Albert keeping race track alive
CARIBOU, Maine — There will be racing at Caribou’s Spud Speedway this season thanks to Limestone’s John Albert.
The 74-year-old Albert, who is still driving race cars at Spud Speedway, has agreed to lease the track from owner Troy Haney.
The lease is for one year with a renewal clause.
Albert and Haney wouldn’t disclose the financial arrangement but Albert termed it “very reasonable” and said Haney was “very easy to work with.”
The paperwork is expected to be completed within a week.
Haney, who bought the track in 2009, said he didn’t intend to open the track for racing this season other than for go-karts because he didn’t have the time to run it and it was losing money.
“Last year was my best season and I lost $26,000,” he said.
Albert was the owner-operator of the one-third of a mile oval track for four years back in the 1990s and has been the track’s promoter.
“Spud Speedway is a passion for me,” Albert said. “I’ve been racing there since I was 21 years old and I’m going to be 75 [soon]. I didn’t want to see the track close.”
Albert intends to bring Pro Stock cars back and hold races Sunday afternoons.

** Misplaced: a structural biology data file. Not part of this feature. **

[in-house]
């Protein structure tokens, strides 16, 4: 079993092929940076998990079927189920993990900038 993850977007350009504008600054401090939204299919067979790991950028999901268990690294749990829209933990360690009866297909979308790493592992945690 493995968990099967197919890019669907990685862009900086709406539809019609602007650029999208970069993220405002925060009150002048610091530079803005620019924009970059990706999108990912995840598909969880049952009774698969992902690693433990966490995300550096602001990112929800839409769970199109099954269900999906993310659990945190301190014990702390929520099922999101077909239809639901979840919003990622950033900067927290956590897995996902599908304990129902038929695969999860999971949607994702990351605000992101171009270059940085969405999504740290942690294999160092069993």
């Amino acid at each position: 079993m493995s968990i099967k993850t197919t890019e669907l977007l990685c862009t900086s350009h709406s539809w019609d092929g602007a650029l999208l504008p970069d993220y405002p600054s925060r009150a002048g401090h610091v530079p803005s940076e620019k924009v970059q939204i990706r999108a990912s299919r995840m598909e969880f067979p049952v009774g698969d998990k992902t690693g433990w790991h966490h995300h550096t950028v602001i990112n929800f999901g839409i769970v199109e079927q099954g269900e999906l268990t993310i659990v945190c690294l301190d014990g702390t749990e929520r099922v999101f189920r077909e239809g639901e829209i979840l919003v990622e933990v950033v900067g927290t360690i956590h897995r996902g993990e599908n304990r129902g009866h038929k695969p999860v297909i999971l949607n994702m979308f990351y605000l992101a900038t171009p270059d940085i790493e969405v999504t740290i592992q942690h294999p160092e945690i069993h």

The Pro Stocks, also known as Super Late Models, are the most expensive and fastest class of stock cars in the state.
Beech Ridge Motor Speedway in Scarborough, Oxford Plains Speedway and Wiscasset Speedway have a Pro Stocks class but the less-expensive Late Models represent the top class at Speedway 95 in Hermon and Unity Raceway as they have at Spud Speedway.
Albert said the Pro Stock class has “potential” to be a strong division.
“If we can get them all to come, we’ll end up with 10, 12 or 14 each week,” he said. “That’s not bad.”
He will also have a Street Stock class, a Northern Lights division for four-cylinder cars and an entry-level Enduro class.
“The Street Stocks is a very affordable class. That will probably be our biggest class,” Albert said. “Since we’re racing on Sunday, I wouldn’t be surprised if we got some cars from Speedway 95. Unity is also racing on Sundays but they split their divisions so their classes run just once every two weeks.”
Albert will try to make the track profitable by being an aggressive promoter, bringing in downstate drivers and getting sponsors.
Albert said being a promoter involves “beating the bushes to get cars [to race at your track]. I did it before and I can do it again.”
He also intends to have a couple of big races: a 100-lap Street Stock and 150-lap Pro Stock feature.
He is looking at opening the season on Sunday, June 14.